As part of our wellbeing month, The Joy Club member Kathy Feest shares some practical advice on how to maintain your wellbeing even when ill-health intervenes…
There are those days when something physical gets at you and to you. That knee you banged a few days ago is making it hard to move. The eczema you have to deal with has arrived unannounced and unwanted. Perhaps you have one of many other chronic conditions and you deal with the ups and downs of whatever that condition is on a daily basis.
If you are suffering from one form or another of a physical ailment, it’s important to double down on your efforts to maintain wellness in other areas of your life. Remember there are six components identified as significant to your wellness. They are emotional, occupational, physical, social, intellectual, and spiritual. Not all aspects of wellness are dependent on good physical health, but life certainly can be more challenging when illness is around.
Making sure that you are doing everything you can for whatever condition you have is part of your wellness journey. Deciding to be positive even when you feel dreadful is an art. Know what works for you before illness strikes or your chronic condition takes a turn for the worse, and you might find it is easier to cope with than you thought. Look at some of the other components of wellness and consider if now might be the time to nurture those areas of your life.
Living with any condition that keeps you from total health is challenging. Dealing with a chronic condition even more so. There are things you can do in both situations though that mean you are controlling the condition instead of letting the problem control you.
It is possible to reach for the good bits in life despite the limitations illness foists upon us. According to Harvard Medical School, it pays to organise your approach to your condition. Taking responsibility for your care is essential for you to manage whatever condition you have. In partnership with healthcare providers, which may include your doctor, nurses, physios or others, you can remain at the centre of your wellness journey. Learn as much as you can about whatever it is that ails you, and know that some days are going to be better than others.
There will be those days when, with the best of intentions, you need to know that to maintain your physical health you might need to rest. Our ancestors knew that, but we seem to have forgotten all about the value of rest. Sleeping is the time when cytokines are released into your system. This is particularly important with infections and might also apply when other ailments are around as well. Cytokines are important proteins that lock onto our cells and help the immune system to get rid of a pathogen. “Pathogen” literally translates to something that causes suffering – “Pathos” suffering and “gen” generates. Pathogens are either a virus, bacteria, parasite, fungi or prion. Some cytokines even help you by making you feel tired and then producing more of what you need when you are asleep. If you don’t get the sleep you need when your immune system is fighting things off, you will take longer to feel better. Sometimes rest really is best.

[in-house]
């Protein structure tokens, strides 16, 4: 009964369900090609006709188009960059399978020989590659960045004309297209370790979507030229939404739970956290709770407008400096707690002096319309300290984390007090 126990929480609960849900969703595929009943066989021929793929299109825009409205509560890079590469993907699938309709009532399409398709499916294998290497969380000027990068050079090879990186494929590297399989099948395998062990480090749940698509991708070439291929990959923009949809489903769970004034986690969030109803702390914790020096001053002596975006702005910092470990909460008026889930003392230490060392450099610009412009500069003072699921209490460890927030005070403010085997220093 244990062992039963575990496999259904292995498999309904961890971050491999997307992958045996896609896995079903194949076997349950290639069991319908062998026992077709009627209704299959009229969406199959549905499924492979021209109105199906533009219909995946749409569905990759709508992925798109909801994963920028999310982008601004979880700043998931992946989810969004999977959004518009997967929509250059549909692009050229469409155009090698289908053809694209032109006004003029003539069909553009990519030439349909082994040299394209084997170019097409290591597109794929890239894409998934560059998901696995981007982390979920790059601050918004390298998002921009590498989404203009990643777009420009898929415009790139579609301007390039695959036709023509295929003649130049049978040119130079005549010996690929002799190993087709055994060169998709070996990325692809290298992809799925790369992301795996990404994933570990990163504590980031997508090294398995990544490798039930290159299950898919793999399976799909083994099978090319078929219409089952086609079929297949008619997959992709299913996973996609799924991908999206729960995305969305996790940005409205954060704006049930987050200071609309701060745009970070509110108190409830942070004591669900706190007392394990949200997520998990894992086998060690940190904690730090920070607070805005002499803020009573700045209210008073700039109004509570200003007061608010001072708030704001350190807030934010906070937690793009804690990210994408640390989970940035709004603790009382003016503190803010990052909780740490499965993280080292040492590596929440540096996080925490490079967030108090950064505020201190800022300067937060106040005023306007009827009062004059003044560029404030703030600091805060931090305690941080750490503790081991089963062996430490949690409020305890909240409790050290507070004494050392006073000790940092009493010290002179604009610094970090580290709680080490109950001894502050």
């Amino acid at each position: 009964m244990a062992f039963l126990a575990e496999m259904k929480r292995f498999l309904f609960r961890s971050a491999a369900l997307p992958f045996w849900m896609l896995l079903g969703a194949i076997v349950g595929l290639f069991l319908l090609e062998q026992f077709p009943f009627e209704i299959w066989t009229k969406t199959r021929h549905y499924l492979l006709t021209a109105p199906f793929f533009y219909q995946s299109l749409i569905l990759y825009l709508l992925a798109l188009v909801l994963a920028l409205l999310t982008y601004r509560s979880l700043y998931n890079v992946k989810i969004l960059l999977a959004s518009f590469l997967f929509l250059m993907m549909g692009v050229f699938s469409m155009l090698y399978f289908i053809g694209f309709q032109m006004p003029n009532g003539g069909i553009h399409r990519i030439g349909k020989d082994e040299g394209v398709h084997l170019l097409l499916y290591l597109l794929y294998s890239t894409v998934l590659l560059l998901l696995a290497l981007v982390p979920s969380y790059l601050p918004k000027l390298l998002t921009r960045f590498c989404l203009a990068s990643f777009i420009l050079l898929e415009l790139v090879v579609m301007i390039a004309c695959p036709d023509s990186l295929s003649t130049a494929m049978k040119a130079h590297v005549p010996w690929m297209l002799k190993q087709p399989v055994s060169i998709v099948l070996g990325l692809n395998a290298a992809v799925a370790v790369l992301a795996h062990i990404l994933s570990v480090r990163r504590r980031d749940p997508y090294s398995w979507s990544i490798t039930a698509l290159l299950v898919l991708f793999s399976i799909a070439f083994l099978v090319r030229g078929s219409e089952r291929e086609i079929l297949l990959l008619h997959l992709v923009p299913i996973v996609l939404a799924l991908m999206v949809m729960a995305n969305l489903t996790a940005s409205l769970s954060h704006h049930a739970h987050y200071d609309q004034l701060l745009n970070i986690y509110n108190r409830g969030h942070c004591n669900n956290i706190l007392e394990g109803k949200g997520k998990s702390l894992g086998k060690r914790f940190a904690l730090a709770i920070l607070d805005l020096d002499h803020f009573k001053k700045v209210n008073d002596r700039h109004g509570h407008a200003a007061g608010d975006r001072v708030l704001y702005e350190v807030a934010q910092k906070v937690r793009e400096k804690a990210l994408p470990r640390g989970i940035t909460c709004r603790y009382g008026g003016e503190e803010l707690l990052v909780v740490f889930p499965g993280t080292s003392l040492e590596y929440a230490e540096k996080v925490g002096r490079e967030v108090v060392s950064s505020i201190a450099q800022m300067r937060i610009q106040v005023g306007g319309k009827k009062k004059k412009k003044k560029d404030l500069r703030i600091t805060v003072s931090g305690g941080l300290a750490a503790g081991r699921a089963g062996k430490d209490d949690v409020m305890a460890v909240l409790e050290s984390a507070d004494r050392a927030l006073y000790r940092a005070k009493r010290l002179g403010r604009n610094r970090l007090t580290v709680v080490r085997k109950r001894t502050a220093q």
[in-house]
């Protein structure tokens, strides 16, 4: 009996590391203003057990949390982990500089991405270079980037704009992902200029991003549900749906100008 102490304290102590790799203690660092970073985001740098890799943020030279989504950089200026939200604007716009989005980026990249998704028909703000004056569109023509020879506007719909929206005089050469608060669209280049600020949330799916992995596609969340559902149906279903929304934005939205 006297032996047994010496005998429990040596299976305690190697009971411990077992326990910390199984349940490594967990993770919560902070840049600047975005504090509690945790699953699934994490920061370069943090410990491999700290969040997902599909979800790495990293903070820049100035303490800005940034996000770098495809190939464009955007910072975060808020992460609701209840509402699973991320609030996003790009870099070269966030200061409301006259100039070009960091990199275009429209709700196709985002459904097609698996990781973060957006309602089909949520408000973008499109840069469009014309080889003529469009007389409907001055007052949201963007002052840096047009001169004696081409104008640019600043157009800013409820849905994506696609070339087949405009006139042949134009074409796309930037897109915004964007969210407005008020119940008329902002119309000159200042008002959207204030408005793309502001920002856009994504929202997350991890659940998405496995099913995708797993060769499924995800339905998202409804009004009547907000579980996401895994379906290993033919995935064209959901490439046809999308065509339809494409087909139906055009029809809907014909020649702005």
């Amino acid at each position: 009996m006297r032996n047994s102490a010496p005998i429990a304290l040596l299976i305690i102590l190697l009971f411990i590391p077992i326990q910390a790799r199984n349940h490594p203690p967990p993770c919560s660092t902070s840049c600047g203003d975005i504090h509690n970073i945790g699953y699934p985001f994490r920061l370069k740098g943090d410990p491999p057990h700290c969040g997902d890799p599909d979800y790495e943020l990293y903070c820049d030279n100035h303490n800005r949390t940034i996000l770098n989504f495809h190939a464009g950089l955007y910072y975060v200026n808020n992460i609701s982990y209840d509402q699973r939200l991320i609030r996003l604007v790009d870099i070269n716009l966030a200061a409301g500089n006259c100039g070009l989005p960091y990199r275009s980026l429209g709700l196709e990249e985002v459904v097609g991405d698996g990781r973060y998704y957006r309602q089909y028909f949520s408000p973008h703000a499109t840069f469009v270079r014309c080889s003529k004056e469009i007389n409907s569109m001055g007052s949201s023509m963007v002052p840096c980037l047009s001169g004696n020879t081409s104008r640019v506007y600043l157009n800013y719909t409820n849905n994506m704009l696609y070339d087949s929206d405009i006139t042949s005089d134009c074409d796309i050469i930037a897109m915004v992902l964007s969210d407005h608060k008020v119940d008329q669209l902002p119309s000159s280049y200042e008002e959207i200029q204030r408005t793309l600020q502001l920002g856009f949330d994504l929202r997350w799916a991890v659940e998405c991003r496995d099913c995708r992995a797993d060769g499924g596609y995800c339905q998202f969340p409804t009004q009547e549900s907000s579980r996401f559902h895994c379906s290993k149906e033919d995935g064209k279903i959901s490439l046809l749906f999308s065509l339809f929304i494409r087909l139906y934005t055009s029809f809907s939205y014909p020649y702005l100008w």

If you’re feeling up to it now might be a good time to reach for the comedy box set that makes you laugh. Did you know that laughing actually helps your immune system? Not only does laughter help you feel better in the moment, it also helps your body and mind in the long term. When you’re feeling lousy try putting on that comedy that you love and watch it again for the tenth time. It might help!
Thinking about wellness requires a fluid approach to life with many components, rather than a single option with one destination, and could help when the rhythm of life is not as you might like it to be. Staying positive when you are feeling bashed isn’t easy but is possible. An important factor to remember is that even the worst diagnosis you can imagine comes with good days and bad days.
What you do with those days is in your control. It’s YOUR wellness journey. Make the most of it!
Kathy Feest has a wealth of experience with writing, leadership and personal development mentoring. Kathy fulfilled her dream at the age of 41 and earned her first University degree; she went on to complete a PhD in Medical Education. She regularly runs self-development workshops at The Joy Club so keep your eyes on our events calendar for one of her next live sessions.